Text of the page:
Whilst the Indian team’s ego may be assuaged by the two wins, the implications for Test cricket, particularly by the shortened third Test, could be very damaging. Cricket may be the national sport in India; it is not in England. In England, cricket also hides behind a pay wall. There has been no Test cricket on national free-to-air television in the UK since 2005, the year of England’s famous Ashes win, shown live on Channel 4.
England fans watching live Channel 4 coverage of the 2005 Ashes on a big screen in Regent’s Park.
This Test series is the first time a generation will have gained widespread exposure to the Test format in 16 years. The day and night third Test was supposed to be the jewel in Channel 4’s broadcasting crown. Its viewer friendly start time of 9 am (unlike the distinctly unfriendly 4 am start of the other Tests) and lasting all day till 4 pm, was supposed to mean a full four to five days of prime daytime coverage for a sport so long deprived of a place in the national consciousness. The concluding days of the match were meant to be played at the weekend. Imagine, the whole of Saturday and Sunday devoted to Test cricket on national TV! What a boon it might have been for the Test format in England.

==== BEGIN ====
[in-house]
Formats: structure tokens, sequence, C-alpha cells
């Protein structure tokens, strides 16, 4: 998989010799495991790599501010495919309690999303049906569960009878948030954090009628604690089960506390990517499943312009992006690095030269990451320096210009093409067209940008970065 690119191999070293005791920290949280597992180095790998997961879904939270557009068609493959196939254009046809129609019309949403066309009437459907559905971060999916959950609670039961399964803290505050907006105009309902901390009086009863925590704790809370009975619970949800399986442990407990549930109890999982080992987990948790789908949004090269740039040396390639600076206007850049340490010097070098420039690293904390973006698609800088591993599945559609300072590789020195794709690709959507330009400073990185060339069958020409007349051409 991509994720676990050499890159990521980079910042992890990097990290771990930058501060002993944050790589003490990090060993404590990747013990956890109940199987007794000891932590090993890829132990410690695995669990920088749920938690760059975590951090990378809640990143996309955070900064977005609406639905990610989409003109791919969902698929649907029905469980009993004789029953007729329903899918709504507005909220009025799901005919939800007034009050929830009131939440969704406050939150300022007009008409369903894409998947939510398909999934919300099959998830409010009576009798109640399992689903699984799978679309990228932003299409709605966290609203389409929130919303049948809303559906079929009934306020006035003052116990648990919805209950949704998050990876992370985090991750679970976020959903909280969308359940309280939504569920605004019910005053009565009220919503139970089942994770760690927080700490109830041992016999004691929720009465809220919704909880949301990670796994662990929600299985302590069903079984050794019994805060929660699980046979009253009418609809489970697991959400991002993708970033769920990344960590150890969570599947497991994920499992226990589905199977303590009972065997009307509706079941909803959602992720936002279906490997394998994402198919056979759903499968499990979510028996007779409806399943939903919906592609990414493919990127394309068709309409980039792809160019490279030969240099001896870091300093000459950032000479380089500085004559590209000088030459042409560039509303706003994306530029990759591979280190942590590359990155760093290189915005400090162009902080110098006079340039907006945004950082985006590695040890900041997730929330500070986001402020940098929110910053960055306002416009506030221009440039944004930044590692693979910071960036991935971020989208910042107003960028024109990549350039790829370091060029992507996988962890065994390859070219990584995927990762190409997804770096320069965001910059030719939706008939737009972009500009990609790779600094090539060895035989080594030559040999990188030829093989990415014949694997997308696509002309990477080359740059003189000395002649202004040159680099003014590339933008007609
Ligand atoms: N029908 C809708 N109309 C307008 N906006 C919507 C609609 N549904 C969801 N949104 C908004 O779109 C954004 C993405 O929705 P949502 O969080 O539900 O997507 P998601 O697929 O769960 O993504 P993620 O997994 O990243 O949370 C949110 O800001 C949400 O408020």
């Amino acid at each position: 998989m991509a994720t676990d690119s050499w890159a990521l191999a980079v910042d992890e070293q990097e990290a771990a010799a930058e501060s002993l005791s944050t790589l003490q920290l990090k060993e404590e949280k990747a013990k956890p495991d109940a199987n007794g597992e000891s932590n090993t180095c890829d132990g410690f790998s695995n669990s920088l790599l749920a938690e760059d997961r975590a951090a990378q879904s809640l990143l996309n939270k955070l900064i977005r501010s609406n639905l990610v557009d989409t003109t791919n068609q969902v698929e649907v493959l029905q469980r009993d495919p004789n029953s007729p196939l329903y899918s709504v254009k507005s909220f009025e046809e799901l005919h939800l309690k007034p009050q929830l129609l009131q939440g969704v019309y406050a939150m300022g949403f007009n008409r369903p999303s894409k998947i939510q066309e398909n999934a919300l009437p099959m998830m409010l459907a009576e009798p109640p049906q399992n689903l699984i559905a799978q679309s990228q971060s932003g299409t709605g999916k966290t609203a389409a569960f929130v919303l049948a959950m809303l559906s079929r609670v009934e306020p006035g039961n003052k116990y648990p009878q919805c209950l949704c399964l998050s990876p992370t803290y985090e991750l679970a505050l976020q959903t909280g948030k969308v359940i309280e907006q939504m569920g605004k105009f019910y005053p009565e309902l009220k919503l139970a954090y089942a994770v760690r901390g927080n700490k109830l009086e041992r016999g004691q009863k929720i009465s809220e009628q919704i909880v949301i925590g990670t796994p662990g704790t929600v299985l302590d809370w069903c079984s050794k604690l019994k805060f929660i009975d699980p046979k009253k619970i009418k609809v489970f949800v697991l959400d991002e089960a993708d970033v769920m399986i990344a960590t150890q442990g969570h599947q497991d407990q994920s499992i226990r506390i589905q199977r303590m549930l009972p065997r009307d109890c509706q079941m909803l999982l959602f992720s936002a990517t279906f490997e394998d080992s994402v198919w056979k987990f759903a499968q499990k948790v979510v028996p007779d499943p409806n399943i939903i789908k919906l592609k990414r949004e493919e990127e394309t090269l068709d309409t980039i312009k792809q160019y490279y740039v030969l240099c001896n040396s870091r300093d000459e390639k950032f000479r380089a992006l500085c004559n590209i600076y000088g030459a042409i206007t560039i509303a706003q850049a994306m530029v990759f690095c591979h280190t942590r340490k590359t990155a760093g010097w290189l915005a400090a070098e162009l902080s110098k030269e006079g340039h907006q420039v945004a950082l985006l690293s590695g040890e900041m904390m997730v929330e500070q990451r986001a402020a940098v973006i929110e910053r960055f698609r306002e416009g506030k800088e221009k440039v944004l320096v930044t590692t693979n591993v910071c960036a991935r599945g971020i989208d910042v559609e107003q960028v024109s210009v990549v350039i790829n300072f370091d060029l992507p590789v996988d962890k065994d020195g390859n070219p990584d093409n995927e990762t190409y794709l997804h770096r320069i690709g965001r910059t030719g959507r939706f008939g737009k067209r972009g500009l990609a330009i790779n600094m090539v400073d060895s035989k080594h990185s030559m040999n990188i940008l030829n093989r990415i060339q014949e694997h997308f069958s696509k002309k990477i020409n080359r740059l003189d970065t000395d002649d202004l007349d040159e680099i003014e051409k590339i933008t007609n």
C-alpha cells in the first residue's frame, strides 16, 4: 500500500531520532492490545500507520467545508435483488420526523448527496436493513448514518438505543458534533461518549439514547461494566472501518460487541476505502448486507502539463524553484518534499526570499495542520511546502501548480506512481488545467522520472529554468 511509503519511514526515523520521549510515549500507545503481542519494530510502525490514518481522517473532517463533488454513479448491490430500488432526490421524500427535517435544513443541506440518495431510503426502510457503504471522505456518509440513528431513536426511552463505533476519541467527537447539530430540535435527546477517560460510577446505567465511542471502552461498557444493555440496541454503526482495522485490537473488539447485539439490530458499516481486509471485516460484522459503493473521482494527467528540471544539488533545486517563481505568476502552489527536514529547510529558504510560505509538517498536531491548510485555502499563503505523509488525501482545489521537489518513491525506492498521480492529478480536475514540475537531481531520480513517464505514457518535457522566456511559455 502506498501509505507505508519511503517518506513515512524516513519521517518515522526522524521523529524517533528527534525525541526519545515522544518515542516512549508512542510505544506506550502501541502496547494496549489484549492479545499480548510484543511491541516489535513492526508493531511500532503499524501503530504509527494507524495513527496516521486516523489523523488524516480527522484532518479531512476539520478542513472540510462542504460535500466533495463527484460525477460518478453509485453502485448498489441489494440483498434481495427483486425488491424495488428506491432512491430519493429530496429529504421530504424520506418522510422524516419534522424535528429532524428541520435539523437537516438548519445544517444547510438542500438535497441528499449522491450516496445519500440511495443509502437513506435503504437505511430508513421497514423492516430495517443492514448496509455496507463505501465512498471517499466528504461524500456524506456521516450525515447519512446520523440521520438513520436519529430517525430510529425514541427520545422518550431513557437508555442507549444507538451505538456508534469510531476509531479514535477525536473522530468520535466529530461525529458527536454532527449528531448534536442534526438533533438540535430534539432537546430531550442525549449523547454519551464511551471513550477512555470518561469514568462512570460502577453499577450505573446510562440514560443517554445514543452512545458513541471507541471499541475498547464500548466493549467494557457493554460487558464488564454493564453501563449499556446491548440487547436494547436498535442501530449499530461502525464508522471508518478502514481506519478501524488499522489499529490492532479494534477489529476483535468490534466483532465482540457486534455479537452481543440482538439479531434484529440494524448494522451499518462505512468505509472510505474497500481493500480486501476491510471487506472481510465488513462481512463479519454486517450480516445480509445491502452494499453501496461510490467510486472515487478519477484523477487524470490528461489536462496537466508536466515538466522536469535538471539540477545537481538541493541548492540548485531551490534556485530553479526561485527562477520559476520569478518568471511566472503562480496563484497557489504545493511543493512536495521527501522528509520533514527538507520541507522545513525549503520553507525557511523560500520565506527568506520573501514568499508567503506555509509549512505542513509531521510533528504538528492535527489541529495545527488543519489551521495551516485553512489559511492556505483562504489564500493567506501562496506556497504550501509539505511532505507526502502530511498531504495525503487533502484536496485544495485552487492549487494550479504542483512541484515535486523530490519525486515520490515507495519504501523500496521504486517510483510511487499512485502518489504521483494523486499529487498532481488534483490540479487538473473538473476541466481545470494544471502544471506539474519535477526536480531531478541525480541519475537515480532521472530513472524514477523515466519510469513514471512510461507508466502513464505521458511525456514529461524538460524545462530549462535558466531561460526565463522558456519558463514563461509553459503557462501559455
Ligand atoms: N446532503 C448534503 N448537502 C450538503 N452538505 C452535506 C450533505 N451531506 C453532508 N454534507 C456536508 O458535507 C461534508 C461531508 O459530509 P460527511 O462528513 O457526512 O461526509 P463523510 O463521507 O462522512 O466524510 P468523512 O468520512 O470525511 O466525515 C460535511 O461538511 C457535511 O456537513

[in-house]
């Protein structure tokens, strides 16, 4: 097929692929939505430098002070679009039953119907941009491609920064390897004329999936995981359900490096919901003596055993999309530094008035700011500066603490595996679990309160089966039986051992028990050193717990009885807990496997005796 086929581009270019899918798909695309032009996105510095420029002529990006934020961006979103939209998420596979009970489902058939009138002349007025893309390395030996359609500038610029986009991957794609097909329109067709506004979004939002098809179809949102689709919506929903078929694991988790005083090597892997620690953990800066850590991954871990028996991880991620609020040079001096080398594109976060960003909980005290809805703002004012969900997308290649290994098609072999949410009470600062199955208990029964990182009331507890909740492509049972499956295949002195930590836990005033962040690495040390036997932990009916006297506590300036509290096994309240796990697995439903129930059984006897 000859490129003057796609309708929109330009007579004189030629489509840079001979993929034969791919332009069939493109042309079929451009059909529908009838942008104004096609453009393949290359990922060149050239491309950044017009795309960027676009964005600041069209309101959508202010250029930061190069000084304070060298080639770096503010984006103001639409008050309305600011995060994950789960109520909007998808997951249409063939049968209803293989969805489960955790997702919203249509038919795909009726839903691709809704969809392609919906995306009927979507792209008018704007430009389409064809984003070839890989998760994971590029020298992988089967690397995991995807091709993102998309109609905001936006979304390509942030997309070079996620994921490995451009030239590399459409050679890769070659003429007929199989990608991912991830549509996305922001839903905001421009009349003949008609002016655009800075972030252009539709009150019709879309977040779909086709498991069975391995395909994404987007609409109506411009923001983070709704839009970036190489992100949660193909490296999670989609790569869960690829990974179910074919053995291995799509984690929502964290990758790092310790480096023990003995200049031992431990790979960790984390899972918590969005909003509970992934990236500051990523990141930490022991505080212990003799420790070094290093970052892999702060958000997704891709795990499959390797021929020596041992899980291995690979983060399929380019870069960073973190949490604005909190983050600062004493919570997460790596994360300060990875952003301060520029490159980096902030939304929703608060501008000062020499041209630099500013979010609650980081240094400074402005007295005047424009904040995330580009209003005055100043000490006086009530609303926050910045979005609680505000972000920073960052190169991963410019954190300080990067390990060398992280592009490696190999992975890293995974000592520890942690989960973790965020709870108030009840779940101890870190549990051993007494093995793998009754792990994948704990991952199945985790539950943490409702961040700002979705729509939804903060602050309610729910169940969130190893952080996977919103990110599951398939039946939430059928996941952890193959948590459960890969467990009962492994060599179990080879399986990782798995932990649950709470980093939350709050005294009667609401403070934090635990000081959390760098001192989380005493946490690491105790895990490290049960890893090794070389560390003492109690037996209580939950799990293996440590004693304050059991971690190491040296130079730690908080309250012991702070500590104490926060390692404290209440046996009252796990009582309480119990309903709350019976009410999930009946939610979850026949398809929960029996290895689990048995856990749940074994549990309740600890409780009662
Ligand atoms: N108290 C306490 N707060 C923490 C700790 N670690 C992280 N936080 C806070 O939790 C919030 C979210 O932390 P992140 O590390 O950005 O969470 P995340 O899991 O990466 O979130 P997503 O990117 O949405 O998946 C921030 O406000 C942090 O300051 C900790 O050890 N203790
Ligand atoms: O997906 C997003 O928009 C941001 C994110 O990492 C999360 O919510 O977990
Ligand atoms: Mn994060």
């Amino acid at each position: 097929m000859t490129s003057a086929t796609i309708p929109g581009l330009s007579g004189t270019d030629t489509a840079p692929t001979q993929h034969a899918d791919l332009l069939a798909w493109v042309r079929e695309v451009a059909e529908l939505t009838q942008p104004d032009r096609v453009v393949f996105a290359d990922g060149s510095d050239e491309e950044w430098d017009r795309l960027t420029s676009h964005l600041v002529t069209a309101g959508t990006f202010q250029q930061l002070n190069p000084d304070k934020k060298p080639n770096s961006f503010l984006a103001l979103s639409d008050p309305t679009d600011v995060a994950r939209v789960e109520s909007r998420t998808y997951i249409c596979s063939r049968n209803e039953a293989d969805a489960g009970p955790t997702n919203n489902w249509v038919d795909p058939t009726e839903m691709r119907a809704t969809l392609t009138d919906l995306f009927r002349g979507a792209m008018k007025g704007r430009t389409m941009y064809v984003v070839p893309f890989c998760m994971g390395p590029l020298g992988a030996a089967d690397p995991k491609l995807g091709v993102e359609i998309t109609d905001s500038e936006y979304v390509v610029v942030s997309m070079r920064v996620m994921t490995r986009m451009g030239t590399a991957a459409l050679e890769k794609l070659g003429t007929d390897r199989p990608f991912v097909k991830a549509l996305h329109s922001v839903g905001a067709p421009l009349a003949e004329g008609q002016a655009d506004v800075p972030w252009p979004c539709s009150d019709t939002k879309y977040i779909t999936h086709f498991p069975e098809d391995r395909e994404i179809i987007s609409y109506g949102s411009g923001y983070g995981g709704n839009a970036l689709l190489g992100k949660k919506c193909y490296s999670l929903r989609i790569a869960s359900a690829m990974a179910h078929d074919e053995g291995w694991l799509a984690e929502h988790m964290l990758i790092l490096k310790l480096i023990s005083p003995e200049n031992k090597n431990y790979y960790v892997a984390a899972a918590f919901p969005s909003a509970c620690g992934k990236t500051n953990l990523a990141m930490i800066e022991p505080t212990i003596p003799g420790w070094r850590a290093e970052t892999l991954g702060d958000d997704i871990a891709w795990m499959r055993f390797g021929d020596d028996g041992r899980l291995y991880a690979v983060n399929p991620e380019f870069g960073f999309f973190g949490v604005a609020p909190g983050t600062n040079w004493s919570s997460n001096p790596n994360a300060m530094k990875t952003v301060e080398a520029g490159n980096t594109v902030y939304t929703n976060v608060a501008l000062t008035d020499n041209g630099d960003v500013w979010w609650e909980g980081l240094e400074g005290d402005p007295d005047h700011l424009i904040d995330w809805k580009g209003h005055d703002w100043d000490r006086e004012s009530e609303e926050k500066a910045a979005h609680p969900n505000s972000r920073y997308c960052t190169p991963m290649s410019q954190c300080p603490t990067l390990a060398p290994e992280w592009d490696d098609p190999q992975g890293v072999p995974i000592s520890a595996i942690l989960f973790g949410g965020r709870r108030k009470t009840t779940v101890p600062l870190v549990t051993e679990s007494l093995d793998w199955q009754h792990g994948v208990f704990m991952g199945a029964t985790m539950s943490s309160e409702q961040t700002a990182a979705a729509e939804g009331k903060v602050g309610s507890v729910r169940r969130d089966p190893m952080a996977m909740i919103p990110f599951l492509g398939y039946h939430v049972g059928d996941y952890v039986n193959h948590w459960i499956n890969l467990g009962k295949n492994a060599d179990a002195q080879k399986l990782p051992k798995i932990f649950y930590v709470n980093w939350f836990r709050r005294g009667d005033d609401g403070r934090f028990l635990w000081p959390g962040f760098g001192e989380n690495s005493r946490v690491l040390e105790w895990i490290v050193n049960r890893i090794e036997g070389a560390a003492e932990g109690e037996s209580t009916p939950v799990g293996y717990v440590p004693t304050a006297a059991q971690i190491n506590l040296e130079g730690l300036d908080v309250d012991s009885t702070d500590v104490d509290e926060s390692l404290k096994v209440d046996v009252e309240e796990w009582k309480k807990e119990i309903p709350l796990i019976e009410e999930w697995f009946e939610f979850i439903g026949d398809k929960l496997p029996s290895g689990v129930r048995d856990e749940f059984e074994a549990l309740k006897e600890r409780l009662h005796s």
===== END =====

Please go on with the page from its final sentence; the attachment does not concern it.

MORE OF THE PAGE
Instead, thanks to the Indian team’s egotistical desire to ensure that there was not even the slightest whiff of England being able to compete, let alone win, the match didn’t last beyond two days. Forget the weekend, we didn’t even get to Friday. Rather than delighting in cricketing excellence in action, the nation will have to suffer more endless repeats of old American sitcoms.
So what, India’s gloating supporters may well ask. We don’t owe you a benign pitch. The true test of cricketing ability is being able to adapt to different, difficult conditions away from home – which England so abjectly failed to do. Besides, you’ll do the same to us when we visit you in the summer.